In the late 1980’s, Uarah Fisheries commenced research into the feasibility of Murray cod as a farmed species. At the time, it was believed by the industry, government bodies and researchers alike that aquaculture of Murray cod was unfeasible for a multitude of perceived reasons, including their natural aggressiveness, propensity for cannibalisation and unwillingness to take non-living feed.

However, Uarah Fisheries, having been denied funding and assistance by Fisheries NSW, chose to independently engage in privately-funded and self-conducted research to demonstrate its feasibility. Within three years, Bruce was able to devise techniques for weaning of juvenile Murray cod to take a pelleted diet, and came to determine the optimal conditions for intensive aquaculture of Murray cod to minimise their natural aggressiveness.

Finally, in 1991, Uarah Fisheries produced the world’s first farmed Murray cod table fish. This was a world-leading achievement and the critical breakthrough for the foundation of the Murray cod aquaculture industry. After 50 years of absence, Murray cod was back on the menu of Australia’s premier restaurants.

During the 1980’s Uarah Fisheries grew to become Australia’s largest commercial hatchery for native fish while Bruce similarly became the leading expert of native fish husbandry from the private sector. We specialised in Murray cod, golden perch and silver perch fingerlings, which were supplied to government and community-organised restocking programs.

Beginning from the 1990’s, Australia began to see an increasing interest in the research of the freshwater fish of the Murray-Darling Basin – both to aid conservation efforts and also to investigate the various species’ potential for aquaculture. Thus, Uarah Fisheries became closely-involved in many of the leading studies ever conducted on Australian fish.

Since the 1980’s, Uarah Fisheries has worked with a number of government bodies, universities and multinational organisations in almost 40 academic studies and research programs.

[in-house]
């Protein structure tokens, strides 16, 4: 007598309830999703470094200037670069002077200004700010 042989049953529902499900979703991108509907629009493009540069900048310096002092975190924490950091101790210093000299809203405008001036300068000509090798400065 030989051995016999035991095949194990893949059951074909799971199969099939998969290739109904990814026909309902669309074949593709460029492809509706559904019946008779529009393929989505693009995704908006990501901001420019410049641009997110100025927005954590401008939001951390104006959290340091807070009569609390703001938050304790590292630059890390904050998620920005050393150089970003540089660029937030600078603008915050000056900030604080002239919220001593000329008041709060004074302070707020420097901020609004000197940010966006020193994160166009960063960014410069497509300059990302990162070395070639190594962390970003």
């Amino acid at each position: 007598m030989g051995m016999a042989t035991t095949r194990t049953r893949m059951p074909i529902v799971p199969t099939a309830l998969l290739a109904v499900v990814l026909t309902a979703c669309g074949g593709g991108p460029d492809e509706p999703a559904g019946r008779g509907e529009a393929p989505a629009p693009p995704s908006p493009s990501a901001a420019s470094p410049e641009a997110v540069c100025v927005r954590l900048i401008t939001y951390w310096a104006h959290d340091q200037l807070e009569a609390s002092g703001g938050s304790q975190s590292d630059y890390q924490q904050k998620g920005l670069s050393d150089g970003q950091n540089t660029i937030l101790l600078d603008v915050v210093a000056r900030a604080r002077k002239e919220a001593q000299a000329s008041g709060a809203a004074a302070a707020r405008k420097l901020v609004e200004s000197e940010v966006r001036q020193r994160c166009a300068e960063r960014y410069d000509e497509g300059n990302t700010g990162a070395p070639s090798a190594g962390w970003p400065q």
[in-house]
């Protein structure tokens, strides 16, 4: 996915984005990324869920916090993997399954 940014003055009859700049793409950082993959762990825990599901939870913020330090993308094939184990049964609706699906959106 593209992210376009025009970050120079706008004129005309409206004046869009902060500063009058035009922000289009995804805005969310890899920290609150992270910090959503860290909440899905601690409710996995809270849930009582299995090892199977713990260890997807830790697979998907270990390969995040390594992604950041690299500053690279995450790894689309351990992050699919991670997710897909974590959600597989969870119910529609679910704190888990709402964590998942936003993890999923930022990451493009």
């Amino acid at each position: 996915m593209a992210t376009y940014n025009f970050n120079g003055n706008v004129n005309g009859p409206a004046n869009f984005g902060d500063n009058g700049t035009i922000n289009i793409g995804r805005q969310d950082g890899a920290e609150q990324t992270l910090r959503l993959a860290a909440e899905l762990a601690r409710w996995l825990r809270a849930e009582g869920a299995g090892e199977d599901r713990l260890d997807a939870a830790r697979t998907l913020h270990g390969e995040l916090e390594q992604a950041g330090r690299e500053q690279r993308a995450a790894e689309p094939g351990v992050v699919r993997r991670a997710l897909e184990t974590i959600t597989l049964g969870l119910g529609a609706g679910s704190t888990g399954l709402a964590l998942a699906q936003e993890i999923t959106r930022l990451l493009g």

Meanwhile, we have continued to improve our techniques and expand our working knowledge of native fish production. Likewise, we have continued to redesign, refine and specialise our infrastructure based on newfound knowledge and research. Even today, we strive to constantly expand our knowledge of native fish husbandry and incorporate new techniques into our practices.

In 2015, Uarah Fisheries began what we hope to be our third industry-defining contribution to Australian freshwater aquaculture. We commenced engagement in a joint venture for the Asia-Pacific market, initially centred on China. This partnership will bring the renowned eating qualities of Murray cod to the global market.

We will be working closely with local businesses and organisations to educate and build the consumer market for Murray cod in the Asia-Pacific, so as to secure a strong sales market for Australian freshwater fish abroad.

We believe this to be the logical next step for the Australian freshwater aquaculture industry – even more so since aquaculture is predicted to contribute 62 per cent towards global seafood consumption by 2030.

Even now, we remain as passionate as ever about Australian fish. Although we are already the longest-running freshwater aquaculture farm in Australia and the very first modern Murray cod farm in the world, we believe that we still have much to contribute. As such, we will strive to continue to break new ground for the aquaculture industry in Australia and abroad.